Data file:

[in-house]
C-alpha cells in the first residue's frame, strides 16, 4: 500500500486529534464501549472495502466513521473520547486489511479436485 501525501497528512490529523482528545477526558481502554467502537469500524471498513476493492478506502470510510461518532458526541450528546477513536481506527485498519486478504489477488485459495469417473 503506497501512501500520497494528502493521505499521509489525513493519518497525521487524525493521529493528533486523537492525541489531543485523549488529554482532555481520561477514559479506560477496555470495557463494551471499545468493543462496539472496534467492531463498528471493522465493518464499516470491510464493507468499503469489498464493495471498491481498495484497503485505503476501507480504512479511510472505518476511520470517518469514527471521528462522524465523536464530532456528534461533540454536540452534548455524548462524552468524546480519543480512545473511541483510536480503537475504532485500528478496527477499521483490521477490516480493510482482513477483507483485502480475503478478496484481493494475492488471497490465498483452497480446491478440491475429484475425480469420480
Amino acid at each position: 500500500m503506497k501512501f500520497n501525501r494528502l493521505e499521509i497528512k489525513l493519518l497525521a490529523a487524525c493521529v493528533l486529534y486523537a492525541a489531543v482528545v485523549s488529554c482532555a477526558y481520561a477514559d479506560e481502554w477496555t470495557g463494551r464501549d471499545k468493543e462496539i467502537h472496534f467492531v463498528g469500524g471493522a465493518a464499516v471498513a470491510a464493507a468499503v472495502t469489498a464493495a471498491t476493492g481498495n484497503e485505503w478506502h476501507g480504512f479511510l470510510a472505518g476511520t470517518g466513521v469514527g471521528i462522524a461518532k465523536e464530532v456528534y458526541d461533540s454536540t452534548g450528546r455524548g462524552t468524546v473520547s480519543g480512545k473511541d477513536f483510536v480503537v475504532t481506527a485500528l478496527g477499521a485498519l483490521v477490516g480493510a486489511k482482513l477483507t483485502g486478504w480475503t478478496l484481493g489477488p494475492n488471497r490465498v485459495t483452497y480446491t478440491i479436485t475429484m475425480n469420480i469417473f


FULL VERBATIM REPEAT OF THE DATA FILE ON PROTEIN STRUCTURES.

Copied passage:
[in-house]
C-alpha cells in the first residue's frame, strides 16, 4: 500500500486529534464501549472495502466513521473520547486489511479436485 501525501497528512490529523482528545477526558481502554467502537469500524471498513476493492478506502470510510461518532458526541450528546477513536481506527485498519486478504489477488485459495469417473 503506497501512501500520497494528502493521505499521509489525513493519518497525521487524525493521529493528533486523537492525541489531543485523549488529554482532555481520561477514559479506560477496555470495557463494551471499545468493543462496539472496534467492531463498528471493522465493518464499516470491510464493507468499503469489498464493495471498491481498495484497503485505503476501507480504512479511510472505518476511520470517518469514527471521528462522524465523536464530532456528534461533540454536540452534548455524548462524552468524546480519543480512545473511541483510536480503537475504532485500528478496527477499521483490521477490516480493510482482513477483507483485502480475503478478496484481493494475492488471497490465498483452497480446491478440491475429484475425480469420480
Amino acid at each position: 500500500m503506497k501512501f500520497n501525501r494528502l493521505e499521509i497528512k489525513l493519518l497525521a490529523a487524525c493521529v493528533l486529534y486523537a492525541a489531543v482528545v485523549s488529554c482532555a477526558y481520561a477514559d479506560e481502554w477496555t470495557g463494551r464501549d471499545k468493543e462496539i467502537h472496534f467492531v463498528g469500524g471493522a465493518a464499516v471498513a470491510a464493507a468499503v472495502t469489498a464493495a471498491t476493492g481498495n484497503e485505503w478506502h476501507g480504512f479511510l470510510a472505518g476511520t470517518g466513521v469514527g471521528i462522524a461518532k465523536e464530532v456528534y458526541d461533540s454536540t452534548g450528546r455524548g462524552t468524546v473520547s480519543g480512545k473511541d477513536f483510536v480503537v475504532t481506527a485500528l478496527g477499521a485498519l483490521v477490516g480493510a486489511k482482513l477483507t483485502g486478504w480475503t478478496l484481493g489477488p494475492n488471497r490465498v485459495t483452497y480446491t478440491i479436485t475429484m475425480n469420480i469417473f